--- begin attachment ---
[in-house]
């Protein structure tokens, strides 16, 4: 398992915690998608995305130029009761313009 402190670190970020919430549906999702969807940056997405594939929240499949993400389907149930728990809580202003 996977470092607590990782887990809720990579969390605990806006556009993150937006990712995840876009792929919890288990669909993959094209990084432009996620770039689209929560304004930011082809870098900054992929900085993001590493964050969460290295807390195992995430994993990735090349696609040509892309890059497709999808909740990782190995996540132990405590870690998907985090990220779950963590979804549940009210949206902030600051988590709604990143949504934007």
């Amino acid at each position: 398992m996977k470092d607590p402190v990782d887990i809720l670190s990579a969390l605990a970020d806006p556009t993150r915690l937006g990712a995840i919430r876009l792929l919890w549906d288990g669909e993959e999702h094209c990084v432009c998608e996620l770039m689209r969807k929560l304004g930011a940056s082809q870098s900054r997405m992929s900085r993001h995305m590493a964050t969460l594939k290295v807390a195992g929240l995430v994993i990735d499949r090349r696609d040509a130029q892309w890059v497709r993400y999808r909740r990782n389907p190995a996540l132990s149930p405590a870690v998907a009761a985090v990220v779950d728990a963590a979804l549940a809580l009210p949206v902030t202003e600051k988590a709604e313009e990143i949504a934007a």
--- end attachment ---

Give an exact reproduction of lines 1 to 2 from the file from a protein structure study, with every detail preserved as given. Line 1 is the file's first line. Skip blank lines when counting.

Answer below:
[in-house]
């Protein structure tokens, strides 16, 4: 398992915690998608995305130029009761313009 402190670190970020919430549906999702969807940056997405594939929240499949993400389907149930728990809580202003 996977470092607590990782887990809720990579969390605990806006556009993150937006990712995840876009792929919890288990669909993959094209990084432009996620770039689209929560304004930011082809870098900054992929900085993001590493964050969460290295807390195992995430994993990735090349696609040509892309890059497709999808909740990782190995996540132990405590870690998907985090990220779950963590979804549940009210949206902030600051988590709604990143949504934007």